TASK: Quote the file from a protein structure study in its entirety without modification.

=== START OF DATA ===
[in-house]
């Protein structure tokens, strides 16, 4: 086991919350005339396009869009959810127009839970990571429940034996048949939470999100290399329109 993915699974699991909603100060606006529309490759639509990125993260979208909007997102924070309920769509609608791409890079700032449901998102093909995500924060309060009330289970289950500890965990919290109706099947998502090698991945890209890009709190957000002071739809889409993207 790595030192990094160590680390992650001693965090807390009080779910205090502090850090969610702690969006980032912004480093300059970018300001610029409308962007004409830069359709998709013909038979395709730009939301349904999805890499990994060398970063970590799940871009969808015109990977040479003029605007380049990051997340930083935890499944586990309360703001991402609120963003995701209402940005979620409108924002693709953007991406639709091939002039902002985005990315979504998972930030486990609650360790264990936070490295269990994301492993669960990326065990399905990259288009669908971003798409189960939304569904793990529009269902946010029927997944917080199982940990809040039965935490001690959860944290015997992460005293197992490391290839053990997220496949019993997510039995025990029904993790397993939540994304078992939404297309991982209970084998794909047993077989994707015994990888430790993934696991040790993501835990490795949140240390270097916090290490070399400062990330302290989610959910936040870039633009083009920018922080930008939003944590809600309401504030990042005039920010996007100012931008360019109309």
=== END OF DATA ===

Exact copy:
[in-house]
């Protein structure tokens, strides 16, 4: 086991919350005339396009869009959810127009839970990571429940034996048949939470999100290399329109 993915699974699991909603100060606006529309490759639509990125993260979208909007997102924070309920769509609608791409890079700032449901998102093909995500924060309060009330289970289950500890965990919290109706099947998502090698991945890209890009709190957000002071739809889409993207 790595030192990094160590680390992650001693965090807390009080779910205090502090850090969610702690969006980032912004480093300059970018300001610029409308962007004409830069359709998709013909038979395709730009939301349904999805890499990994060398970063970590799940871009969808015109990977040479003029605007380049990051997340930083935890499944586990309360703001991402609120963003995701209402940005979620409108924002693709953007991406639709091939002039902002985005990315979504998972930030486990609650360790264990936070490295269990994301492993669960990326065990399905990259288009669908971003798409189960939304569904793990529009269902946010029927997944917080199982940990809040039965935490001690959860944290015997992460005293197992490391290839053990997220496949019993997510039995025990029904993790397993939540994304078992939404297309991982209970084998794909047993077989994707015994990888430790993934696991040790993501835990490795949140240390270097916090290490070399400062990330302290989610959910936040870039633009083009920018922080930008939003944590809600309401504030990042005039920010996007100012931008360019109309």